Tips for avoiding burnout in law

Gain knowledge of helpful strategies

If you are a young lawyer, you have probably already heard about the issues of stress and burnout in the legal profession. According to some sources, lawyers experience higher rates of divorce, illness, depression and suicide than other professionals.

Some sources of legal workplace stress include:

  • There is a certain amount of conflict that is inherent in any legal dispute. Many are framed as zero-sum games, where one party’s “win” is the other party’s “loss”;
  • Clients whose expectations about the outcome are not reasonable;
  • Competition for jobs/promotions;
  • Unpredictable schedules;
  • Pressure to perform well; or
  • The difficulty of the work

Prolonged periods of stress are linked to such health concerns as diabetes and mental illnesses like depression and anxiety.

This problem of an expected high-stress level which uniquely faces lawyers has been attributed to:

  • Long hours – which limits our time with sources of social support;
  • The emphasis on billable hours; and
  • A work/life imbalance – An inability to establish healthy boundaries between ourselves and clients, the law firm and expectations, which can be ameliorated by learning how to say ‘no’ when those boundaries are crossed (assertiveness).

Here is a list of fundamental considerations. If you are experiencing work-related exhaustion, one of these might catch your attention as something to focus on:

  • Healthy diet and exercise;
  • Keeping up friendships and a social network;
  • Take vacations;
  • Making time for family;
  • Seeking mentorship from a trustworthy source;
  • Maintaining spirituality/mindfulness/meditation; or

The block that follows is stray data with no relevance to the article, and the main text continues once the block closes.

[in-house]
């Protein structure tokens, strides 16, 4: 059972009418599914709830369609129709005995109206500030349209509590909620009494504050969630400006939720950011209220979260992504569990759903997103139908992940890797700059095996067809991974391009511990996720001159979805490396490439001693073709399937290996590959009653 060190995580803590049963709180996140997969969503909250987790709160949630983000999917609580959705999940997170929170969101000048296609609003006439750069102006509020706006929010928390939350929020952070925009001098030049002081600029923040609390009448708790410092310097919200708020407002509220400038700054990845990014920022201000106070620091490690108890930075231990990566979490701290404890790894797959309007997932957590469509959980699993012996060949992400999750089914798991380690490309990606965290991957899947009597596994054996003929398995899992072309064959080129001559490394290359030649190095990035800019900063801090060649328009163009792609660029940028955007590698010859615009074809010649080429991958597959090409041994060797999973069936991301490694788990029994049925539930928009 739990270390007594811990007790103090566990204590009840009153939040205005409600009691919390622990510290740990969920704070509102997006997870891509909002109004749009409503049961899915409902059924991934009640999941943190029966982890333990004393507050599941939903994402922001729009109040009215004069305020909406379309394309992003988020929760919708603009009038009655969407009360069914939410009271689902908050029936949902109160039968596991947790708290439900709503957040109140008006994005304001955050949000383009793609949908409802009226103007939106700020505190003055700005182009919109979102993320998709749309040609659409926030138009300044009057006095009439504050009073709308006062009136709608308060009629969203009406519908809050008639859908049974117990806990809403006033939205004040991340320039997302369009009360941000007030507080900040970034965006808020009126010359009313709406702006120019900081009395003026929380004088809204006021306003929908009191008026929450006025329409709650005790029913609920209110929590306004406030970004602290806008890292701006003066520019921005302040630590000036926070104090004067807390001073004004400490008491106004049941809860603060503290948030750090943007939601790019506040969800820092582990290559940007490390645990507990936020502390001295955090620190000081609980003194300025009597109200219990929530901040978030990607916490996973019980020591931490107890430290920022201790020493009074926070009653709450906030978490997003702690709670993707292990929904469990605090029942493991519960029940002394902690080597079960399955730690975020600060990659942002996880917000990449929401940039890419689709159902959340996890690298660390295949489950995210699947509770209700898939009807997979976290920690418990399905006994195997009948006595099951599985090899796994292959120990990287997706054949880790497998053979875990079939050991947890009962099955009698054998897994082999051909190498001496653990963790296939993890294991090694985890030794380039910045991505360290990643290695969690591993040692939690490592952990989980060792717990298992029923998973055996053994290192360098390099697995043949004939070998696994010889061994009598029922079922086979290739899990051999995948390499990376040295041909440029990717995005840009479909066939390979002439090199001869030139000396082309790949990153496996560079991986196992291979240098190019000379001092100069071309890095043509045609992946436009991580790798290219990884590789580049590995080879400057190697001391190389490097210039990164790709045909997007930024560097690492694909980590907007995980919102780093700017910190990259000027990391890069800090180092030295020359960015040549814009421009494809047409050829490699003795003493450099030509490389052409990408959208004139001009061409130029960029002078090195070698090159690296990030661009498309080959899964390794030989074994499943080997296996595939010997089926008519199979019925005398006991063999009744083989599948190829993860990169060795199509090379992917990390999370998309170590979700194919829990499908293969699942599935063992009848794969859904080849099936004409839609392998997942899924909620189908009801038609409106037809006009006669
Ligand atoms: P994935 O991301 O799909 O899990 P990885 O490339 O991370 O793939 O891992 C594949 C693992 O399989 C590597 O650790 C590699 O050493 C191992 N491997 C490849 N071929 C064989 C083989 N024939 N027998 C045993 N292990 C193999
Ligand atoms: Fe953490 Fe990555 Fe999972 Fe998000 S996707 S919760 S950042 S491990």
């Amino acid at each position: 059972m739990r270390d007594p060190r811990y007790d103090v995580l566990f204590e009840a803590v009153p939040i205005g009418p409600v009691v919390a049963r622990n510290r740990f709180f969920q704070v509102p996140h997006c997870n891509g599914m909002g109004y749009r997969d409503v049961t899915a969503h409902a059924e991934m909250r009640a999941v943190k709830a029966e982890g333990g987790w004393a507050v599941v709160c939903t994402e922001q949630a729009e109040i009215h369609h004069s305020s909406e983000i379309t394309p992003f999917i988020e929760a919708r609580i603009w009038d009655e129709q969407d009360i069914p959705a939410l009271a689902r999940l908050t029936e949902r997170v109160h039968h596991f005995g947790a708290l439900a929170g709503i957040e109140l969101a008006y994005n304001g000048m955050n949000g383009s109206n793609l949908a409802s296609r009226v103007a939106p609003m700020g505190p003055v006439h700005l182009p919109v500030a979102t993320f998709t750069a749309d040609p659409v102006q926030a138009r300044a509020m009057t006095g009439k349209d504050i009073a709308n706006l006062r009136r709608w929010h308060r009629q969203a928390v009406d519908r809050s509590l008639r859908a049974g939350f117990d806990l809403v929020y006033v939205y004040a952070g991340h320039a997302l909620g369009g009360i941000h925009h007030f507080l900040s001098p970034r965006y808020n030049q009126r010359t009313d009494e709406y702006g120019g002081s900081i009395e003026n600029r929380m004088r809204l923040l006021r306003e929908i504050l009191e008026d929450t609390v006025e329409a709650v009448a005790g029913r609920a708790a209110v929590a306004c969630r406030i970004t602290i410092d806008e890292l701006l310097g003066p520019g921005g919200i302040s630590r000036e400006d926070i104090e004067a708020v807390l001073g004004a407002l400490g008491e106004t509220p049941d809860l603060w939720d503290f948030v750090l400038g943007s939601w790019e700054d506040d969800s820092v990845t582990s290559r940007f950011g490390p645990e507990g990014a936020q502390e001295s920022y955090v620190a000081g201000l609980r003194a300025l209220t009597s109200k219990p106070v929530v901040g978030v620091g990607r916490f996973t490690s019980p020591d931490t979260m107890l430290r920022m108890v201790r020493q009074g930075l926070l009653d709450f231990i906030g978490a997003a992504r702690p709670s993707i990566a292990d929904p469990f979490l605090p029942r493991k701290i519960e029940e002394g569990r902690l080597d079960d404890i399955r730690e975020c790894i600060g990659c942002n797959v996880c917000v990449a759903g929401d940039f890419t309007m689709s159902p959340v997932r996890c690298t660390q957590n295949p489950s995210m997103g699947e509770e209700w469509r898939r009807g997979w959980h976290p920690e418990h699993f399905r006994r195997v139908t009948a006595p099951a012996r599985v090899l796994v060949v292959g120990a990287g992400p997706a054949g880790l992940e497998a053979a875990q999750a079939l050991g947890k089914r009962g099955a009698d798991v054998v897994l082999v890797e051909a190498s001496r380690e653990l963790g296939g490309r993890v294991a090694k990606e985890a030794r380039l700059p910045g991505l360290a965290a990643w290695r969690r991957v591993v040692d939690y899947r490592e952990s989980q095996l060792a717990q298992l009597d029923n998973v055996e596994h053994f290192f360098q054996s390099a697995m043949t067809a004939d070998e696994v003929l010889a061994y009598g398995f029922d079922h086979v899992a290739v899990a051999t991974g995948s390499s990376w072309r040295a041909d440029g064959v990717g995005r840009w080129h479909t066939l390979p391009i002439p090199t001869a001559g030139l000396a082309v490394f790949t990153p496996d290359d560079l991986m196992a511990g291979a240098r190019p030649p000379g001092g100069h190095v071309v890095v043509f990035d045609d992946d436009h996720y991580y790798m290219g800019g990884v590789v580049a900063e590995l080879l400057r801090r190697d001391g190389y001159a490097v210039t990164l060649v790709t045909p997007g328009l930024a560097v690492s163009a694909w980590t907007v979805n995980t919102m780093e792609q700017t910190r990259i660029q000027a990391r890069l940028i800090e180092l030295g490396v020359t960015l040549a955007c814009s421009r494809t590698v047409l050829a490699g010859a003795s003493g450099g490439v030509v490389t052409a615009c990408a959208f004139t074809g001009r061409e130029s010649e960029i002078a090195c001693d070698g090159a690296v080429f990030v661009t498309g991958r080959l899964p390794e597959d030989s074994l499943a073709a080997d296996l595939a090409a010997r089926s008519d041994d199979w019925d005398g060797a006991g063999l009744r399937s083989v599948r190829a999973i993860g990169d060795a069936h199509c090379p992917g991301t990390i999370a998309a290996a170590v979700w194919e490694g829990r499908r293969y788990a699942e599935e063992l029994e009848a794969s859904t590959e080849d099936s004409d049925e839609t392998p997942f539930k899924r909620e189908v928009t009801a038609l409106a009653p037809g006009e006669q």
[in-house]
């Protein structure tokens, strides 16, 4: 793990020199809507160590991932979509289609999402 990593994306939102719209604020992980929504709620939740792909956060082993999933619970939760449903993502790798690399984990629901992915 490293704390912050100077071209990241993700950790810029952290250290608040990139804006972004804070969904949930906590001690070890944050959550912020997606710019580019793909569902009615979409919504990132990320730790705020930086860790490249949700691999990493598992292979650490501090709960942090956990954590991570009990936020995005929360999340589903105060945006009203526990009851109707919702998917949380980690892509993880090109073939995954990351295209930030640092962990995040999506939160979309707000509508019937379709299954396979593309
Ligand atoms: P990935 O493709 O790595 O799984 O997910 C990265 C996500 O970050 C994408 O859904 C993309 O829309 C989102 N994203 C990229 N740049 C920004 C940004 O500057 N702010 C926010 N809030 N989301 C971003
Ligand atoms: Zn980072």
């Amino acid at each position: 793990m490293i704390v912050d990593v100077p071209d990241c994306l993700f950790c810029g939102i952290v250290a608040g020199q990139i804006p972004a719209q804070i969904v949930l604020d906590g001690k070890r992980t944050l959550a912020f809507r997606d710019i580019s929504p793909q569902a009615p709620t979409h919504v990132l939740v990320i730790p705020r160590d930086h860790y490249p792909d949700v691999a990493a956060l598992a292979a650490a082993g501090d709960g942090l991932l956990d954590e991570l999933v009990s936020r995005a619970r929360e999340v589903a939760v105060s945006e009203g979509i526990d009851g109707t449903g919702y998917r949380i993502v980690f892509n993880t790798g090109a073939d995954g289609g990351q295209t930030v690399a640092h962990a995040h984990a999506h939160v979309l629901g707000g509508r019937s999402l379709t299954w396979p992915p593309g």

• Avoiding alcohol/drugs.

Other useful approaches include:

  • Update your work habits (e.g. on a long-term basis, devising a business plan that maps out where you want to be going, and, on a short-term basis, writing daily ‘to do’ lists) – helps you manage your time better, which can take off stress.
  • Take up a pastime (e.g. learning a new language or skill) – This can help get your mind onto things other than work and thereby can give you a break.
  • Develop resilience – In law, it is common to face rejection or failure at some point; recalibrating your expectations to view that as a natural part of the process can make those times easier to accept, learn from and move on.
  • Cultivate a more optimistic attitude, since being a lawyer involves evaluating different outcomes including worst-case scenarios which can lead to pessimism.
  • Focusing on self-improvement or development as opposed to comparing oneself to others.


Ehman, Amy Jo. ‘“Healthy Boundaries”: The essential formula for attacking stress and burnout’ (Ottawa: CBA, undated):

Kelly, Owen. “Coping with stress and avoiding burnout: techniques for lawyers” (Ottawa: CBA, October 13, 2009):

Macaulay, Ann. “Got Stress? What to do before the burnout hits” (Ottawa: CBA, June 22, 2017):